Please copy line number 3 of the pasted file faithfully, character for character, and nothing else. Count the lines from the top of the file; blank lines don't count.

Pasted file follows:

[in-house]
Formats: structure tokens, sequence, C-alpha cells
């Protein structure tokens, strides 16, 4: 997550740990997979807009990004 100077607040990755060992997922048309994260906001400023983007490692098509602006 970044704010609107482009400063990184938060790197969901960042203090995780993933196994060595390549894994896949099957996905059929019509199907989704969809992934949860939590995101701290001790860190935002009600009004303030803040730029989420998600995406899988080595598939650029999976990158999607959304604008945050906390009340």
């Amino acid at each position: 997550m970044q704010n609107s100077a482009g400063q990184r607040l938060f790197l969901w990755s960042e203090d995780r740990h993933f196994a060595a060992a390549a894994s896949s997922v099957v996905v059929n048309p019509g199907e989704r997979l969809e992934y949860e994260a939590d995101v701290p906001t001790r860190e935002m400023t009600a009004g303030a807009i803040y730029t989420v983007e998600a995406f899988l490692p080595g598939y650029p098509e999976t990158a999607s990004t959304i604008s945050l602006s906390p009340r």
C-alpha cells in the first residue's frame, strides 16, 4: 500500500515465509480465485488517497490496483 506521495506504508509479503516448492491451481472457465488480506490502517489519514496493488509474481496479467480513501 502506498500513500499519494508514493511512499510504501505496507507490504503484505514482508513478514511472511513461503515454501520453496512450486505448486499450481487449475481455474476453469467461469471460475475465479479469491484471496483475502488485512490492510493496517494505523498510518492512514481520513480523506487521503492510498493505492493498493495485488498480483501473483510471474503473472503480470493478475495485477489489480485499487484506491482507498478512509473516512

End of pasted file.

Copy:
């Protein structure tokens, strides 16, 4: 997550740990997979807009990004 100077607040990755060992997922048309994260906001400023983007490692098509602006 970044704010609107482009400063990184938060790197969901960042203090995780993933196994060595390549894994896949099957996905059929019509199907989704969809992934949860939590995101701290001790860190935002009600009004303030803040730029989420998600995406899988080595598939650029999976990158999607959304604008945050906390009340």